Situated in the center of Redwood City’s downtown for more than 150 years, the historic Lathrop House has withstood countless changes in the city since Benjamin Lathrop, San Mateo County’s first clerk, built the house in 1863.
Marked by tall gables laced with intricate white trim, the home has become known as an example of “steamboat Gothic” architecture by Helen Cocco, president of the Redwood City Heritage Association, shedding light on a revival of the skybound elements of Gothic architecture and river-oriented lifestyle Lathrop became accustomed to from years of living in New Orleans prior to his move to California.
And now the structure is getting ready for its third and what local historians hope is its final move from its current location at 627 Hamilton St. to what is now a parking lot behind the San Mateo County History Museum at 2200 Broadway one block away. The county Board of Supervisors approved $10,000 in funding Tuesday toward a plan to relocate the building taking its historical context and plans to expand tours and public access in the building in its new location.
Cocco, who gives tours of the home, said she is looking forward to the move, which she hopes will protect it as new developments continue to go up in the city’s downtown.
“I think it’s a good idea because since there’s a lot of building and everything going on, we feel like just kind of this little ant amongst the big high rises,” she said.
Originally built where the Fox Theatre stands at 2215 Broadway, the structure was moved to the back of the block in the late 1800s and again in 1905 to its current location on Hamilton Street, said Dee Eva, board member of the San Mateo County Historical Association. She said its next move, planned for late 2017 or early 2018, is meant to make way for an expansion of the County Center offices and parking and bring a treasured historical landmark closer to the museum and its programming.
“The whole idea of the move … from the perspective of the Historical Association, is we want it there as a permanent site,” said Eva.
Eva said tours of the historic home, which the Redwood City Heritage Association have made available at least twice a month for some 40 years, could be folded into the museum’s operations to potentially open it to the public daily once it moves to its new location through a partnership between the two organizations.
Though the home, with an exterior of redwood and interior walls of lath and plaster, has moved multiple times, it has remained at the center of county’s development since its early days, in part, due to its inhabitants, said Mitch Postel, president of the San Mateo County Historical Association. Postel credits Lathrop and his contemporaries with giving the county a new beginning when he contested the county’s first election many believe had been rigged by San Francisco politicians looking to control the newly-formed San Mateo County in 1856.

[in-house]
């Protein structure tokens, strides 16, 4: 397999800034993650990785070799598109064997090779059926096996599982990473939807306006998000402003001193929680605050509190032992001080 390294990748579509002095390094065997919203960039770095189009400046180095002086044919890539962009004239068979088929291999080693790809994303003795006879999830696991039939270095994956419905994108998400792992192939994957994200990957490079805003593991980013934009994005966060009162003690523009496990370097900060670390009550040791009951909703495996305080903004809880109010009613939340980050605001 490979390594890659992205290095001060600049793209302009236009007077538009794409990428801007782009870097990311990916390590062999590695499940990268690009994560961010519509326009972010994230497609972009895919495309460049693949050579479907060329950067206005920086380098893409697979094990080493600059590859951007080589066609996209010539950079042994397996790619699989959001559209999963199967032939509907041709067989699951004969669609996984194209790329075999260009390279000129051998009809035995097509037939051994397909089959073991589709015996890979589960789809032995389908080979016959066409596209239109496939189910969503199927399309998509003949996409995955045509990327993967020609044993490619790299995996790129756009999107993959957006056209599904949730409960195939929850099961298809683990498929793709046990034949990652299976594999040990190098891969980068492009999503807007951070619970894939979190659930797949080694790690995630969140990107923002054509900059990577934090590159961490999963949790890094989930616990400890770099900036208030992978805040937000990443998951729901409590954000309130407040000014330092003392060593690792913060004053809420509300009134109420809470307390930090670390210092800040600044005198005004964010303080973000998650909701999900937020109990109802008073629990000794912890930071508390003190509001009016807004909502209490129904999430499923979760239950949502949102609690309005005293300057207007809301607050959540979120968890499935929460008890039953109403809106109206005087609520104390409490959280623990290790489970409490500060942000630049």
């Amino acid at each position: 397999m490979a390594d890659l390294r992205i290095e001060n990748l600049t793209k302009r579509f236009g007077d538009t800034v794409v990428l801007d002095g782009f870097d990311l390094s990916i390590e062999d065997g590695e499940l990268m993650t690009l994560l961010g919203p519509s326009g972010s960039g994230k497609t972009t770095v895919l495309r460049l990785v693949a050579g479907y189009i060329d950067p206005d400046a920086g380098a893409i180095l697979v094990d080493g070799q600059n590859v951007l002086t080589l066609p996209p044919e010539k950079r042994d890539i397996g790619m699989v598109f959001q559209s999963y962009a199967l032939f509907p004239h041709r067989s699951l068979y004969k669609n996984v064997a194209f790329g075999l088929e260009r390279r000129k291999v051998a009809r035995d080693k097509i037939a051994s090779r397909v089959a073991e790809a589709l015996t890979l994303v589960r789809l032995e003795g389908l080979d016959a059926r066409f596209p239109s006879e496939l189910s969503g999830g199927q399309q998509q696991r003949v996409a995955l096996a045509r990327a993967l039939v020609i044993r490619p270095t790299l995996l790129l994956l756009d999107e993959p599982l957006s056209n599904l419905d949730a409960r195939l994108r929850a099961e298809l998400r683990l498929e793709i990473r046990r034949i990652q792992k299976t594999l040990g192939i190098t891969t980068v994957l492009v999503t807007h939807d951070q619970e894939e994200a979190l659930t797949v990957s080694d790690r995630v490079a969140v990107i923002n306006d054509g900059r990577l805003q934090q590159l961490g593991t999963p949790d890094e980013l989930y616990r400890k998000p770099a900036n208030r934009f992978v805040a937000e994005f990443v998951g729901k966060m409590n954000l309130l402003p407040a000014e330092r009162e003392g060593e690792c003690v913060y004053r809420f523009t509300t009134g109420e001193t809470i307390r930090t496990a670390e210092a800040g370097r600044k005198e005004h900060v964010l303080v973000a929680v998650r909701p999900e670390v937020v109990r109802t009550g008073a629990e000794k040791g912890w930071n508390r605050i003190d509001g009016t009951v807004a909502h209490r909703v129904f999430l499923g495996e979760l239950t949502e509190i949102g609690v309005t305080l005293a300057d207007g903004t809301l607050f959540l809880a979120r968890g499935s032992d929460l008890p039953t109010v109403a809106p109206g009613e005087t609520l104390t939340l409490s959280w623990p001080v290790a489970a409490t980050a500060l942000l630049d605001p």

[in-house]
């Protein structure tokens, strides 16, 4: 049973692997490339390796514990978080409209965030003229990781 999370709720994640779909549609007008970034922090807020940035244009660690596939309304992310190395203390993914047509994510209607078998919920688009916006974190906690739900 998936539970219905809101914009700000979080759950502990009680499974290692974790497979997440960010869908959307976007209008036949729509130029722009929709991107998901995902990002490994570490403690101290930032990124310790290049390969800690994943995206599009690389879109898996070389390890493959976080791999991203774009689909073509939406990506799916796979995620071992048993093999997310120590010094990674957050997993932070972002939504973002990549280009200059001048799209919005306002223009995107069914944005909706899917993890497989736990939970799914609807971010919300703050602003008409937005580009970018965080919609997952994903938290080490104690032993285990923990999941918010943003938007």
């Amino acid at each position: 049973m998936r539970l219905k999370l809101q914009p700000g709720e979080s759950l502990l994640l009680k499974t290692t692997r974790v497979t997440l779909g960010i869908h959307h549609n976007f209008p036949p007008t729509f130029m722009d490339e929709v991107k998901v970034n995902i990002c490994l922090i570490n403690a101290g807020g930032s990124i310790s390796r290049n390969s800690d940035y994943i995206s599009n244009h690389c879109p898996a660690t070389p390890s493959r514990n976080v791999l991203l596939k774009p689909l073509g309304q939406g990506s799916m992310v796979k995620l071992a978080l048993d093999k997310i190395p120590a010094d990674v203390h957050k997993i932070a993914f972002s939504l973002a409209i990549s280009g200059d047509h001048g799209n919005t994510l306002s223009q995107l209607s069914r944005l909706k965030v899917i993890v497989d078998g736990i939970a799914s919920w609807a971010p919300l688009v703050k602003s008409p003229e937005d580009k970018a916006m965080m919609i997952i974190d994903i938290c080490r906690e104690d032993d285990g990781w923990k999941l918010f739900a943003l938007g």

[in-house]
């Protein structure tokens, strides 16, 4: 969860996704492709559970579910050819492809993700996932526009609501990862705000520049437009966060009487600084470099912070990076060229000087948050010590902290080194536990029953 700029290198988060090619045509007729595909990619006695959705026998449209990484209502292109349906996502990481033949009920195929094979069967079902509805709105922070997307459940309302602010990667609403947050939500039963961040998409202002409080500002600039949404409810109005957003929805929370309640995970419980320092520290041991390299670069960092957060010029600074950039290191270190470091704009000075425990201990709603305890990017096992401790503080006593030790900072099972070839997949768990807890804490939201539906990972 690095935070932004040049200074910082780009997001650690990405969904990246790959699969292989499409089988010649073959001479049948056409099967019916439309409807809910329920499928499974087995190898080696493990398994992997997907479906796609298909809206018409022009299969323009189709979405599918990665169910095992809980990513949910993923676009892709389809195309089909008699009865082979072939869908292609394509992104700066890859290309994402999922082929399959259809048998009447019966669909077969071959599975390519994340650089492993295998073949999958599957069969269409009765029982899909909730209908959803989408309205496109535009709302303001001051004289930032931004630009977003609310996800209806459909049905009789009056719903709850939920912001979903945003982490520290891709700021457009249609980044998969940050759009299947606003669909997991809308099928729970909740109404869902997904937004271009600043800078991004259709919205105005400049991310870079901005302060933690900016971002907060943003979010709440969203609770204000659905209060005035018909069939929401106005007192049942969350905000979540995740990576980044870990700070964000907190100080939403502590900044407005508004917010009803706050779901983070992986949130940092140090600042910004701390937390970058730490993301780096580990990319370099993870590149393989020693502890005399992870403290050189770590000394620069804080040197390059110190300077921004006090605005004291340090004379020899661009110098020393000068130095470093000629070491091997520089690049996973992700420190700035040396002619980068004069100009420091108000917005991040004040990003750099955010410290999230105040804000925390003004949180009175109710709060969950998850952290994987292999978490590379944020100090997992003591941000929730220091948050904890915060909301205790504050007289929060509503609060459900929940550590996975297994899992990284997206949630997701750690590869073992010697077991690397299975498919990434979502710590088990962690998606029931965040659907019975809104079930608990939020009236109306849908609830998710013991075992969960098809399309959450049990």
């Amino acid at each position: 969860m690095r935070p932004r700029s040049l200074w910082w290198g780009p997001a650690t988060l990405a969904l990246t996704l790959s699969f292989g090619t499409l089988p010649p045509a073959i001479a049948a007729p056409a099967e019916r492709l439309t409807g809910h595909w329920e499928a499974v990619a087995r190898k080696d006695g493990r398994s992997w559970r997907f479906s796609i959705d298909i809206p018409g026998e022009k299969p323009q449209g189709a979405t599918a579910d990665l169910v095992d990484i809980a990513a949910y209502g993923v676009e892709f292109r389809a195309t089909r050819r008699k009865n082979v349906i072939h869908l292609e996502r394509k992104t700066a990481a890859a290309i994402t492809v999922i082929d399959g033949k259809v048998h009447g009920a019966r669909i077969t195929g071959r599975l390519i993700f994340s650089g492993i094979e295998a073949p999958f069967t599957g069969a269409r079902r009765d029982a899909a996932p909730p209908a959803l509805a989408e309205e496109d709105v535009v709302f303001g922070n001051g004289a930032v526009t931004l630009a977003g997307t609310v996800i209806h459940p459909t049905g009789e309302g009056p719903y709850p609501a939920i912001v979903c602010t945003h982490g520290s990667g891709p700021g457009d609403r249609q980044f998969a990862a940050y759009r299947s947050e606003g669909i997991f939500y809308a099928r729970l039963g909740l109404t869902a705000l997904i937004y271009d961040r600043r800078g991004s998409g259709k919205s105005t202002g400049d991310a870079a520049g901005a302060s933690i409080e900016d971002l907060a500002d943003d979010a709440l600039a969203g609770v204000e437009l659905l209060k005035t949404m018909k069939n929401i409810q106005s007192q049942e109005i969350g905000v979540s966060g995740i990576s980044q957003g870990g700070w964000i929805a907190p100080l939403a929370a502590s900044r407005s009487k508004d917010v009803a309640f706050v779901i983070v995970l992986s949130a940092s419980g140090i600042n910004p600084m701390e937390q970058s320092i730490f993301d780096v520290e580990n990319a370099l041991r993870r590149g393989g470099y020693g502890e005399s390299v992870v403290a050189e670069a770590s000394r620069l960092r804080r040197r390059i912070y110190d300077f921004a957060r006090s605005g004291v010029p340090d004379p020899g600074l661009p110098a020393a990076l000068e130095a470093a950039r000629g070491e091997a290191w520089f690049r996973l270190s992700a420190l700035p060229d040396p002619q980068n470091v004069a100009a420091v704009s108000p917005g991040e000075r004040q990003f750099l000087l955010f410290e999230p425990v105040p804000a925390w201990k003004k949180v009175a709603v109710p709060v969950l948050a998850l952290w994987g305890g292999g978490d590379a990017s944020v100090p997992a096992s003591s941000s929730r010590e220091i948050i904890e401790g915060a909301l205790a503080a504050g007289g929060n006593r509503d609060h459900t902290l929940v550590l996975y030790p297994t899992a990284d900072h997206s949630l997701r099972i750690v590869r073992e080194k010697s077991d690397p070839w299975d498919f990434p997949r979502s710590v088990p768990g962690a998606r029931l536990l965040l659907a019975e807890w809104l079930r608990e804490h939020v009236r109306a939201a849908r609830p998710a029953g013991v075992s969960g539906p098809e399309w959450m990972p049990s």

“There was an original group of people who were really from around here that joined with Benjamin Lathrop and got a better start for San Mateo County,” he said.
Cocco said Lathrop’s wife Mary Lathrop purchased the land where the home was built at the Fox Theatre for $500. Though they only lived in it for five years, Civil War Gen. Patrick Conner inhabited the home soon after the Lathrops vacated it, she said, and added to the home’s collection a piano that still stands in the structure today.
San Mateo County sheriff Joel Mansfield was the third notable San Mateo County figure to occupy the home, said Cocco. He was responsible for moving the home to its current location on Hamilton Street in 1905 and later died there, she said. His family kept the structure until it was turned over to a series of owners who made it into a boarding house in the ’20s and ’30s.
Cocco said she has met a former resident on a tour who remembered a time when the master bedroom of the eight-room house was once an apartment for herself and three of her family members in the ’40s.
The house, which was turned over to San Mateo County in 1968 soon after the city’s centennial year, now serves as a sort of museum, displaying furniture, clothing and interior home design from all of these eras to paint a picture of the lifestyles of Redwood City residents from different time periods in the city’s history, with portraits and two porcelain figures currently in the front parlor of the house believed to be Lathrop’s, she said.
Cocco, Eva and Postel hope to create a Redwood City history gallery filled with pieces from private and public collections in one of the upstairs bedrooms once the structure is in its new location.
Though the home was pulled by horses and rolled on logs to get to its current location, said Eva, it will be moved in largely one whole piece with more modern technology this time around. The two groups are planning on having the building face Hamilton Street in its new location as it does now, and to build a 19th-century-style carriage house behind the home to help residents envision how early Redwood City residents transported themselves around the city and surrounding area.
For Cocco, the building’s new location next to the museum, which was once the county’s courthouse, is bound to bring more visitors through it.
“I think putting it up against the courthouse, it would be more accessible to a lot more people,” she said.
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